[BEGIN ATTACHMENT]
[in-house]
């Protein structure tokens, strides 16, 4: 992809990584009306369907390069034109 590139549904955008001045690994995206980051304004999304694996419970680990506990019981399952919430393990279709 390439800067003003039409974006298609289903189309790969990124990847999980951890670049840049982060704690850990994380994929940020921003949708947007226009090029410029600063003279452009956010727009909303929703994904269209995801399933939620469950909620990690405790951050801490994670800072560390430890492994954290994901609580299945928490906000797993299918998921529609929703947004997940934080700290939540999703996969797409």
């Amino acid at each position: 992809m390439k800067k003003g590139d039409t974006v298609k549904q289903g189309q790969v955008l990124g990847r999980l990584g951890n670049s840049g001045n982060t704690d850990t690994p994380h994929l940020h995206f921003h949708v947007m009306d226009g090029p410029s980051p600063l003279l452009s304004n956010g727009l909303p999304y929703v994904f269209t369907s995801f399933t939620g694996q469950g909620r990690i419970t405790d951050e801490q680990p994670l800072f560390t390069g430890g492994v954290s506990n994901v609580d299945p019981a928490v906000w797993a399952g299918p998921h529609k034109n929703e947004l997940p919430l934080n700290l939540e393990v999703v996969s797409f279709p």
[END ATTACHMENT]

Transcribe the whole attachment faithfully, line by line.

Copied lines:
[in-house]
């Protein structure tokens, strides 16, 4: 992809990584009306369907390069034109 590139549904955008001045690994995206980051304004999304694996419970680990506990019981399952919430393990279709 390439800067003003039409974006298609289903189309790969990124990847999980951890670049840049982060704690850990994380994929940020921003949708947007226009090029410029600063003279452009956010727009909303929703994904269209995801399933939620469950909620990690405790951050801490994670800072560390430890492994954290994901609580299945928490906000797993299918998921529609929703947004997940934080700290939540999703996969797409």
């Amino acid at each position: 992809m390439k800067k003003g590139d039409t974006v298609k549904q289903g189309q790969v955008l990124g990847r999980l990584g951890n670049s840049g001045n982060t704690d850990t690994p994380h994929l940020h995206f921003h949708v947007m009306d226009g090029p410029s980051p600063l003279l452009s304004n956010g727009l909303p999304y929703v994904f269209t369907s995801f399933t939620g694996q469950g909620r990690i419970t405790d951050e801490q680990p994670l800072f560390t390069g430890g492994v954290s506990n994901v609580d299945p019981a928490v906000w797993a399952g299918p998921h529609k034109n929703e947004l997940p919430l934080n700290l939540e393990v999703v996969s797409f279709p």